Paul Wunderlich:
Picture "Sweet Laurel", unframed
Proportional view
Picture "Sweet Laurel", unframed
Paul Wunderlich:
Picture "Sweet Laurel", unframed

Quick info

limited, 200 copies | numbered | signed | colour lithograph on handmade paper | relief printing | unframed | size 70 x 94 cm

incl. tax plus shipping

Last exemplars
Product no. IN-478201

Delivery time: Immediately deliverable

Frame variant
Picture "Sweet Laurel", unframed
Paul Wunderlich: Picture "Sweet Laurel", unframed

Detailed description

Picture "Sweet Laurel", unframed

Since ancient times, the laurel has been considered a special honour. It is considered a symbol of glory, victory and peace. Victorious commanders adorned themselves with a laurel wreath, and the winners of sporting competitions received it as a tribute. Wunderlich created the leaf on the occasion of the 1972 Olympic Games. With the exception of the ring containing the central torso of the victor, the Olympic rings are discreetly grouped in the bleed. The laurel leaves were highlighted in relief with an additional relief printing.

Original colour lithograph in 8 colours on Rives handmade paper with relief printing. Limited edition of 200 copies, numbered and signed. Catalogue raisonné no. 391. Unframed. Motif size 64 x 86 cm. Sheet size 70 x 94 cm.

The artist Paul Wunderlich at work

About Paul Wunderlich

1927-2010

Like no other artist of our time, Paul Wunderlich was one of the most influential style-forming artists of the modern age. Only in 1960, the Hamburg prosecutor seized his works for "indecent". Three years later, the relativley young Paul Wunderlich was hired as a professor at the University of Fine Arts. Numerous awards such as the Edwin Scharff Prize honours at the biennial arts exhibition in Ireland, Taiwan and Bulgaria made Wunderlich internationally famous. He was the only German artist to be admitted to the Paris "Académie des Beaux-Arts". Paul Wunderlich lived and worked both in Hamburg and France until his death in June 2010.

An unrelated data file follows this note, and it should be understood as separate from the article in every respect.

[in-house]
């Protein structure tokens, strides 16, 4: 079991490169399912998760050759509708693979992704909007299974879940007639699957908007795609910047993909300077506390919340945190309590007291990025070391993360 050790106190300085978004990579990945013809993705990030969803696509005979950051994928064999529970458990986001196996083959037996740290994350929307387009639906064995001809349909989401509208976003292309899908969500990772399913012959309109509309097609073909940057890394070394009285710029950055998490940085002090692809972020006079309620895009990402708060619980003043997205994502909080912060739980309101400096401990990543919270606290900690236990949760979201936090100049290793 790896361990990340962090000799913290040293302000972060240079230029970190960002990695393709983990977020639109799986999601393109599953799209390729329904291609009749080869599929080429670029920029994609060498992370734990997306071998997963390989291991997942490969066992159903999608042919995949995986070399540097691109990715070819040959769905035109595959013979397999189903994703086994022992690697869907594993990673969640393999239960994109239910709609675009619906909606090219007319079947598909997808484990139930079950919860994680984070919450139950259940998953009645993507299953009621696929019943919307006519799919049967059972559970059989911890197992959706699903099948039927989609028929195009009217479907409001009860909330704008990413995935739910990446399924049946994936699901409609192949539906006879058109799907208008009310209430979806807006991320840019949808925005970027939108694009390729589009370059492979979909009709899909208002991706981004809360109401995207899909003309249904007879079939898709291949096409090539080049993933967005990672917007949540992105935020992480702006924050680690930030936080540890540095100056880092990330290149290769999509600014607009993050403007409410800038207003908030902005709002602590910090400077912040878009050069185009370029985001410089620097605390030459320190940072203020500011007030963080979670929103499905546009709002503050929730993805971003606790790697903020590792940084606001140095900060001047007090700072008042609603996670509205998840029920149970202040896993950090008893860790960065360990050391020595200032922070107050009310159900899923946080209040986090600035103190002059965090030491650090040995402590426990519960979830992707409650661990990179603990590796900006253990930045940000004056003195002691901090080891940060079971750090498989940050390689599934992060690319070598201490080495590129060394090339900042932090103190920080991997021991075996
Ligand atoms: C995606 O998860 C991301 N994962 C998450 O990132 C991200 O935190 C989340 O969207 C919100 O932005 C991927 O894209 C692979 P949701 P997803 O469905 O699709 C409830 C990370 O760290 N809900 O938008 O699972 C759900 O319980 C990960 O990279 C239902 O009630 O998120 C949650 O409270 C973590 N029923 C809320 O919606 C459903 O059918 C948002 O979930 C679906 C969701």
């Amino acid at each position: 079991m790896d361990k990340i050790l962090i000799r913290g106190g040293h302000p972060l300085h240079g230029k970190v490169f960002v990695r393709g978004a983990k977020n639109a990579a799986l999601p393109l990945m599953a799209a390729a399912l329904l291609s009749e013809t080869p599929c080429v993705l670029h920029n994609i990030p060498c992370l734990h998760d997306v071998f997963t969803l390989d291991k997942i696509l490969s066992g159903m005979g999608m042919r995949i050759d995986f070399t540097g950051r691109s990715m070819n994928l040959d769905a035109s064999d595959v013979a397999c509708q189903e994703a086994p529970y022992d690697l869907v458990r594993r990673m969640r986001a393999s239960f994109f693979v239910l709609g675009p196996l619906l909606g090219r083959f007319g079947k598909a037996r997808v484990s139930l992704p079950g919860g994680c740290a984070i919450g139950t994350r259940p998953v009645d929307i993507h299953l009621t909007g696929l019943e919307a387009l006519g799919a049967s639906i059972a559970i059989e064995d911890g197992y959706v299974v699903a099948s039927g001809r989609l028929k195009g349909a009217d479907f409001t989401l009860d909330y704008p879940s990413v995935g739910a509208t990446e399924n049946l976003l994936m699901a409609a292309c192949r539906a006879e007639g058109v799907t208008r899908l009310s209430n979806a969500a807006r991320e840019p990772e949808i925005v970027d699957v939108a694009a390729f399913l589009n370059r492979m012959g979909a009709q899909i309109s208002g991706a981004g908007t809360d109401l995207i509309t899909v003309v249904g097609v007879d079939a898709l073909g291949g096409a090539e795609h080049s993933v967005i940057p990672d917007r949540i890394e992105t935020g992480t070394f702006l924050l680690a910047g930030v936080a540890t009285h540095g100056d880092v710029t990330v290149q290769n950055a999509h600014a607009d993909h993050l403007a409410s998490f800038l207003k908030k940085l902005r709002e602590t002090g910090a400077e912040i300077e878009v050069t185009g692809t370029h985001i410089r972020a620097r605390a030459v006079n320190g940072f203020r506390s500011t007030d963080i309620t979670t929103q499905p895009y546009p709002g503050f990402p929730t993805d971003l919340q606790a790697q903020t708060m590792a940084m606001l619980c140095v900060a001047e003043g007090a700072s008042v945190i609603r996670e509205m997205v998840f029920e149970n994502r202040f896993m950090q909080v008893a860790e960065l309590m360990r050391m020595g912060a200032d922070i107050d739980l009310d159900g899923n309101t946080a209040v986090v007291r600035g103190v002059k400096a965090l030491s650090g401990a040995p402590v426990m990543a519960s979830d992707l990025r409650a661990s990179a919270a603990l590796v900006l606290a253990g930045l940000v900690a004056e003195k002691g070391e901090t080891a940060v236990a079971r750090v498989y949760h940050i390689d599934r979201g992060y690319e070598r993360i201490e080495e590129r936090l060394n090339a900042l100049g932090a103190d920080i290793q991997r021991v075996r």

Born in 1927 in Eberswalde near Berlin, the painter and sculptor learned to draw at the Palace School of Art in the Orangery of Eutin Castle. Immediately after World War II, he visited the Hamburg Academy of Fine Arts to study graphic arts. After completing his studies, he remained there working as a drawing teacher and in 1963 became a professor.

In the early 1950s, he met Emil Nolde and Oskar Kokoschka. Under their guidance he printed reproductions of their works. He developed a very idiosyncratic style in which manneristic and surrealistic, as well as elements of Art Nouveau and Art Deco, meet. He initially drew his themes inspired by German history, for example the cycle of lithographs "20 July 1944". Later, erotic and sexual motifs became more significant which he treated with delicacy and also a hint of morbidity. In 1960, one such cycle of lithographs was seized by the Hamburg prosecutor for indecent depictions.

In the 1960s he began to work based on photographs by Karin Székessy. After he resigned from his professorship in 1968, he made several study trips to New York and Switzerland. From then on, he also worked on sculpturally aestheticised everyday objects that were parallel with the subtly crafted imagery of his lithographs.

"His works are recognised, appreciated and also bought by a broad public all over the world," writes Paul Wunderlich's biographer Jens Christian Jensen. "Art connoisseurs agree: Paul Wunderlich is the leading master of fantastic realism and one of the very few style-forming artists of our time."

"Out of all the truisms that are spread about his life's work, only one fact is for sure: the realisation that Paul Wunderlich became the unsurpassed master of lithography after Picasso." (Prof. Heinz Spielmann)

"If one searches for the greatest master in the art of lithography in all its possibilities, there is no doubt that Paul Wunderlich deserves all credits." (Carl Vogel)

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